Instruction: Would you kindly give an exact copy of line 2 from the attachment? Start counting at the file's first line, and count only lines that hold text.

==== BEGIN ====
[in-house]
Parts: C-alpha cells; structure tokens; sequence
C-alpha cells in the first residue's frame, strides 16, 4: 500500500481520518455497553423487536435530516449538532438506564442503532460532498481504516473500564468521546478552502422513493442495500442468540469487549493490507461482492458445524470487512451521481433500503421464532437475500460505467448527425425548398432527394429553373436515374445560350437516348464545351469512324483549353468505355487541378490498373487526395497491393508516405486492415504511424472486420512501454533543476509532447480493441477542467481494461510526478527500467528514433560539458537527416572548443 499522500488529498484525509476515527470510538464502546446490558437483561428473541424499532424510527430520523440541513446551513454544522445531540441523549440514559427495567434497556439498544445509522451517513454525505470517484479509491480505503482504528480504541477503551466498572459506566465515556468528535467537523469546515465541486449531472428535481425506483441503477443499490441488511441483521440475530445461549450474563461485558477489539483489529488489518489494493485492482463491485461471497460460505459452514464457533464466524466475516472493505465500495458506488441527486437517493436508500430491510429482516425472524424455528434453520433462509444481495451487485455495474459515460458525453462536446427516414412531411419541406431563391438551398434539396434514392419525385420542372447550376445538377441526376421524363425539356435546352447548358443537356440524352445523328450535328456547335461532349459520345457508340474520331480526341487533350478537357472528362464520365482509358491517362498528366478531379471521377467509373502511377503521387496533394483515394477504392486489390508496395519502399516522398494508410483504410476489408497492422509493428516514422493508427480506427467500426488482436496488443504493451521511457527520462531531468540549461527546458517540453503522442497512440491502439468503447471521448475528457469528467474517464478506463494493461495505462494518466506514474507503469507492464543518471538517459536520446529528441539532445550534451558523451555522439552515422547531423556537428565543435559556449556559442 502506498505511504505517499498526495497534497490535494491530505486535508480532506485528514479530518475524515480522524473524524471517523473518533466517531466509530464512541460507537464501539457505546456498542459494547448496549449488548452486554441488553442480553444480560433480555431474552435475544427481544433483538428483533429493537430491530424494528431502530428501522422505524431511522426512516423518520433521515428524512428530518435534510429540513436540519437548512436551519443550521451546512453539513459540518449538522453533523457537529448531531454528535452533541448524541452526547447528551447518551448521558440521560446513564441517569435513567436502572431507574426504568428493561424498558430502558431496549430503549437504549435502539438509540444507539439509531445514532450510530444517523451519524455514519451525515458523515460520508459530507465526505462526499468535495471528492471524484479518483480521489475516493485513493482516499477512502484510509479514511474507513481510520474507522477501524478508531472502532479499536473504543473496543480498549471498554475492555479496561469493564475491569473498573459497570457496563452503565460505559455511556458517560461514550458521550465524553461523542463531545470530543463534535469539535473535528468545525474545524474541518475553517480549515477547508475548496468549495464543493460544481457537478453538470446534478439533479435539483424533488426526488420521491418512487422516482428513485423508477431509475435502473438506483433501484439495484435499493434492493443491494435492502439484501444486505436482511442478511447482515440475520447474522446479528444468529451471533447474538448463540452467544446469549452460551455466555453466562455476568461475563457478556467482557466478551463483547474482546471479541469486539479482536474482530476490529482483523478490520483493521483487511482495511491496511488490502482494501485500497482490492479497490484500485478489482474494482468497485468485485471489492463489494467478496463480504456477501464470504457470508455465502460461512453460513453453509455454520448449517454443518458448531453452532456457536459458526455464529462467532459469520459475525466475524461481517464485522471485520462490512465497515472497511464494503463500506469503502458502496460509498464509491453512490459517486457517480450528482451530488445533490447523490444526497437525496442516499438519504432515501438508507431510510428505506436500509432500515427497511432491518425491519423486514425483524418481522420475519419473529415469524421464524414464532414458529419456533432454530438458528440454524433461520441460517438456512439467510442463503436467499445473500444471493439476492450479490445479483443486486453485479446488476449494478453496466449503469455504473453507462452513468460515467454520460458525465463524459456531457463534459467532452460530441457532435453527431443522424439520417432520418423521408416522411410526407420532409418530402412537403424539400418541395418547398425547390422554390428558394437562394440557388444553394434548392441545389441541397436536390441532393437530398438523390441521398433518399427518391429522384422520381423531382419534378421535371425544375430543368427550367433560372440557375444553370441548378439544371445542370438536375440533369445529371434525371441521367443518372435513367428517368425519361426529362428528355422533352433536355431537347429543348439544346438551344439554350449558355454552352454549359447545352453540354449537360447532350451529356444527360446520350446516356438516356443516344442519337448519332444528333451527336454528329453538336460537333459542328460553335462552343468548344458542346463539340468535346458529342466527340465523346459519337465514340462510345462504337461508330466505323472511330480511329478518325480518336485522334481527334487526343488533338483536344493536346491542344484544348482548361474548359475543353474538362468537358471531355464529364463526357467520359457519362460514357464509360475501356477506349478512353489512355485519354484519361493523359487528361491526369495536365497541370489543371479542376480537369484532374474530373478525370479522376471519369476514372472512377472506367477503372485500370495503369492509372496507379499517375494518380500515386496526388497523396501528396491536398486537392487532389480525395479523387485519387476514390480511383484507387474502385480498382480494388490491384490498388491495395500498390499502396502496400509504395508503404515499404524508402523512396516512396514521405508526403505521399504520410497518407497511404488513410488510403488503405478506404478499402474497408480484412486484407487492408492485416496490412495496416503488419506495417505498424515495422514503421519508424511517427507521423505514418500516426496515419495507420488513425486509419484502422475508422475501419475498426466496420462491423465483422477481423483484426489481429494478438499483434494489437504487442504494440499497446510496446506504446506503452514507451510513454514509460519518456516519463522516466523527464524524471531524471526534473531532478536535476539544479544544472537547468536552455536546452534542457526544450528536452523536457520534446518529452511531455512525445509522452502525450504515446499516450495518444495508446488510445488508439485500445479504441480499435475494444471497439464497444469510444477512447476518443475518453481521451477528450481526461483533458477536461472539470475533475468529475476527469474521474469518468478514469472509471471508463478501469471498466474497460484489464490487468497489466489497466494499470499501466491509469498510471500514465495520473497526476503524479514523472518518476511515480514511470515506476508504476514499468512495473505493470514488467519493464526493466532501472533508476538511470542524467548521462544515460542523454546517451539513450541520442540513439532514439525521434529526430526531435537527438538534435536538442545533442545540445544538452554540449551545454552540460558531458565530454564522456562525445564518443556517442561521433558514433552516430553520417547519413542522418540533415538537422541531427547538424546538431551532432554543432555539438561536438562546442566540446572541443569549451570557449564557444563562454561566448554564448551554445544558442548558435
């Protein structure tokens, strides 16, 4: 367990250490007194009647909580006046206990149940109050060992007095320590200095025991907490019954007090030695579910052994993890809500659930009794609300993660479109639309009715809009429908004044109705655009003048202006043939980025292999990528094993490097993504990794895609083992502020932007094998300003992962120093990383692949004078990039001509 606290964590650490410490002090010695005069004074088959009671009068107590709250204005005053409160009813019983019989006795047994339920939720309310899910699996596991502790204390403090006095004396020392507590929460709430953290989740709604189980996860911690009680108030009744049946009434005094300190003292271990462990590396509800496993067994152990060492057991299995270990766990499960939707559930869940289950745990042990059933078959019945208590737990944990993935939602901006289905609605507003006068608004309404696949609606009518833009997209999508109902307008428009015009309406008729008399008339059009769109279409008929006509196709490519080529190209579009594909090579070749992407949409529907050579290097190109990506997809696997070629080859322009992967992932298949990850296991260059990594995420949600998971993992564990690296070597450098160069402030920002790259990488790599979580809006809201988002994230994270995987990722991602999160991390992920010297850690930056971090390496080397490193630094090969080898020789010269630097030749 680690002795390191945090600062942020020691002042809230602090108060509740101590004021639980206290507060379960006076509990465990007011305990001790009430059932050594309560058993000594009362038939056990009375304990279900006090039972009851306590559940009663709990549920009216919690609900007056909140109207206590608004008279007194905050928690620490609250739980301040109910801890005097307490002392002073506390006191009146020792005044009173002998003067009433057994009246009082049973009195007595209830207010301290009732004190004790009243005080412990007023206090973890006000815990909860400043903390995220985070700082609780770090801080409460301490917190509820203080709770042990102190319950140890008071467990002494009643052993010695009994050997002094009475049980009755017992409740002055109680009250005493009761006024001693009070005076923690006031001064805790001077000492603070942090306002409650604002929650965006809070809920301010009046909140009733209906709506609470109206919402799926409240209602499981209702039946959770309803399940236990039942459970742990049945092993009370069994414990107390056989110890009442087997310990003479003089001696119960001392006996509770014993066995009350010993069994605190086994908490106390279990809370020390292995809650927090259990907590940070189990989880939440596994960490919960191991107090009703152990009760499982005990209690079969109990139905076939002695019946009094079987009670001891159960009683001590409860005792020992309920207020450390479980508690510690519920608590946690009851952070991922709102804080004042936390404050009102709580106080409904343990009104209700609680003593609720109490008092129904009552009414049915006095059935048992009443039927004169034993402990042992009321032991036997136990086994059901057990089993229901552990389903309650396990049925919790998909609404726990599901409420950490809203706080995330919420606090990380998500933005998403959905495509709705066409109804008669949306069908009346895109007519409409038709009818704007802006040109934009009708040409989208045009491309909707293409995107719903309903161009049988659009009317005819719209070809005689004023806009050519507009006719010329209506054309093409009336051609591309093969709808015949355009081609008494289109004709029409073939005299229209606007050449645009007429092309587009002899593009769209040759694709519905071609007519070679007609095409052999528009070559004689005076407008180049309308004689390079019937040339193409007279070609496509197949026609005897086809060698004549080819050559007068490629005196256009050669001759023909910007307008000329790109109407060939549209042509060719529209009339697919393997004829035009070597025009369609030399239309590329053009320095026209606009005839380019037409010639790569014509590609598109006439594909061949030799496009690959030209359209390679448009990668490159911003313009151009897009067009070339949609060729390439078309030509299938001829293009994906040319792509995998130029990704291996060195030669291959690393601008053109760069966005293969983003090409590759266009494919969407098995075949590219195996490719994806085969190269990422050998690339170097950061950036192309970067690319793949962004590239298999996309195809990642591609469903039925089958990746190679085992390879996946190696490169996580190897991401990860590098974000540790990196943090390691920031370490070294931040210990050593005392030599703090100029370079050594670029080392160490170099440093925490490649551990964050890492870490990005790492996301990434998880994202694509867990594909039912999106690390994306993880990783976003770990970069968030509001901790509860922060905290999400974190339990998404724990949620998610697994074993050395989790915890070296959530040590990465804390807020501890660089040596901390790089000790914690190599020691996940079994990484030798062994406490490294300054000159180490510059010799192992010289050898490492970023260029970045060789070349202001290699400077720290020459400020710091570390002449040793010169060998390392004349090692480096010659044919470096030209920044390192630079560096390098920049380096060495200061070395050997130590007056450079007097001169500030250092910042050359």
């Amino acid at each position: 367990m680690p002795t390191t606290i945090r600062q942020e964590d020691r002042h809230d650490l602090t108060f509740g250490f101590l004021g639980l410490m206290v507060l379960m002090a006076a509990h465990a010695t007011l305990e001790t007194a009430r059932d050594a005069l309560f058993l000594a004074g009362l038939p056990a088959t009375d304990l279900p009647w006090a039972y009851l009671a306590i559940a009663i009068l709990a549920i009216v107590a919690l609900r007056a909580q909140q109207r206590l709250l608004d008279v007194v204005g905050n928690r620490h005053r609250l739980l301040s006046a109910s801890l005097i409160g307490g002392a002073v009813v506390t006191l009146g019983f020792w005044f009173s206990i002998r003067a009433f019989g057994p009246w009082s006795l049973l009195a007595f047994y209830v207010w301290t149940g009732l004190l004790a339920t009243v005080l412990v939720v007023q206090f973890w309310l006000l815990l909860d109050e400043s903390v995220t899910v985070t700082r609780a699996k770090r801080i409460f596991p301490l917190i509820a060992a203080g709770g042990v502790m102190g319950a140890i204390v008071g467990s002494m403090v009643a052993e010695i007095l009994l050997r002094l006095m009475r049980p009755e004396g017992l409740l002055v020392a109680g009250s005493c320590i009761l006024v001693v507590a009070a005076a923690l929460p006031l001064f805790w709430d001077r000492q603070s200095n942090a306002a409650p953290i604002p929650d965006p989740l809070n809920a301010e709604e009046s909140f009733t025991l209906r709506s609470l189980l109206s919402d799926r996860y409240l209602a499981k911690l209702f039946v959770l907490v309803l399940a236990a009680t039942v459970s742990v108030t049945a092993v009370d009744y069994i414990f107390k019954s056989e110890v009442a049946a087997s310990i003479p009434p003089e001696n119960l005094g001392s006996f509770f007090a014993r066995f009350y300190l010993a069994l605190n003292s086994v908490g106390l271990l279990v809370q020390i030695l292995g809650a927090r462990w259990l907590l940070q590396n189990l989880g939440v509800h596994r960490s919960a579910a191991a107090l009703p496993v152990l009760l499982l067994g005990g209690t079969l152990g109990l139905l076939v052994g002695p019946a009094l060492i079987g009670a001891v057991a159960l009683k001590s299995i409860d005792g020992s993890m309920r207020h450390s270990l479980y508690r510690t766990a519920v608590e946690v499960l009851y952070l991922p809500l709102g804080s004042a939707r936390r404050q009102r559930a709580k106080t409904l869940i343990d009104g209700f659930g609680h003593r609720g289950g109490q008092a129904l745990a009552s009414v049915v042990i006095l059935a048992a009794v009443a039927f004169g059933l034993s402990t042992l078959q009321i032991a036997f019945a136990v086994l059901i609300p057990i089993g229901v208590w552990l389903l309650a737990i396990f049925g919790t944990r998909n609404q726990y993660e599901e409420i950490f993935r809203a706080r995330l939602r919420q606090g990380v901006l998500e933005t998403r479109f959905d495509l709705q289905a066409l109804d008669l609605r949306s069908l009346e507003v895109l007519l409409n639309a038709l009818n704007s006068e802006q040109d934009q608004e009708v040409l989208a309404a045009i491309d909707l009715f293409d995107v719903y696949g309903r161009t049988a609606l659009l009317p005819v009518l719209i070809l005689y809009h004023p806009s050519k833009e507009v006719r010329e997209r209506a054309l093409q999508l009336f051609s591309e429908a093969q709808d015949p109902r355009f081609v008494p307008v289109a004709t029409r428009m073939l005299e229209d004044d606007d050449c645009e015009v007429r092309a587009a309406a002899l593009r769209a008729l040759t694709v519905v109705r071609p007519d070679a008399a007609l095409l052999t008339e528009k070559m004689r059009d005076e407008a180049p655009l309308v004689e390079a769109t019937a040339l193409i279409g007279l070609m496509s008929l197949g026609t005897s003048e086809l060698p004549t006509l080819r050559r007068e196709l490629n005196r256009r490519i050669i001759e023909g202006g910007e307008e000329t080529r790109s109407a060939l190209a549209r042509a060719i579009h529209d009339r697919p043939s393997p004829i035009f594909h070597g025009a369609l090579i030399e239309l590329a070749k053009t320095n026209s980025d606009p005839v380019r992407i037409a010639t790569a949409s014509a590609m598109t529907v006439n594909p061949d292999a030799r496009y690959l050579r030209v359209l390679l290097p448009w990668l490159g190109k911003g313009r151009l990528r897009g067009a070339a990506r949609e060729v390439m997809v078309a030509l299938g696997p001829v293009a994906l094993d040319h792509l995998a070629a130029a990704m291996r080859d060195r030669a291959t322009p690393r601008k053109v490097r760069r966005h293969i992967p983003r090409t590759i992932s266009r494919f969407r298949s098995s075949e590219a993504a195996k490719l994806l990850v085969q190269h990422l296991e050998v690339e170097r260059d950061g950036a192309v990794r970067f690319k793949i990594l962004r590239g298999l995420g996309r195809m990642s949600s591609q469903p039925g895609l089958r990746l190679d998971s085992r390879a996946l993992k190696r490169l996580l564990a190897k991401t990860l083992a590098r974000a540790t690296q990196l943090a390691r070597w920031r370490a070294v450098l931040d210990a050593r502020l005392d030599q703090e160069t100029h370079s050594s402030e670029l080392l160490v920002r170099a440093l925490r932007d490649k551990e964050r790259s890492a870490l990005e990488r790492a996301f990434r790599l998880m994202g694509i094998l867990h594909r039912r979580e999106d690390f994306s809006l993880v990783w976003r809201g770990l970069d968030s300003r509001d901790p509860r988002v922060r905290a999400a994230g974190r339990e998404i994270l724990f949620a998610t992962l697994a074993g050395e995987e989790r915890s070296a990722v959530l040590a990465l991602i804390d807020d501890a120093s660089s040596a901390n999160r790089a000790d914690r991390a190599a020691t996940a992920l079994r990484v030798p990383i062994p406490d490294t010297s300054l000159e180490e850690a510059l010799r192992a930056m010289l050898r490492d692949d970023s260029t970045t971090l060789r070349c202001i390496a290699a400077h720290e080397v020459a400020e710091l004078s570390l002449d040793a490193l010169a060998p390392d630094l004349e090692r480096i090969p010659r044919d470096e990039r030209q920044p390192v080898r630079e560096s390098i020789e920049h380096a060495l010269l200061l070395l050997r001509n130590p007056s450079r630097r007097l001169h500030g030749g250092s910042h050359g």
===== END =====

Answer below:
Parts: C-alpha cells; structure tokens; sequence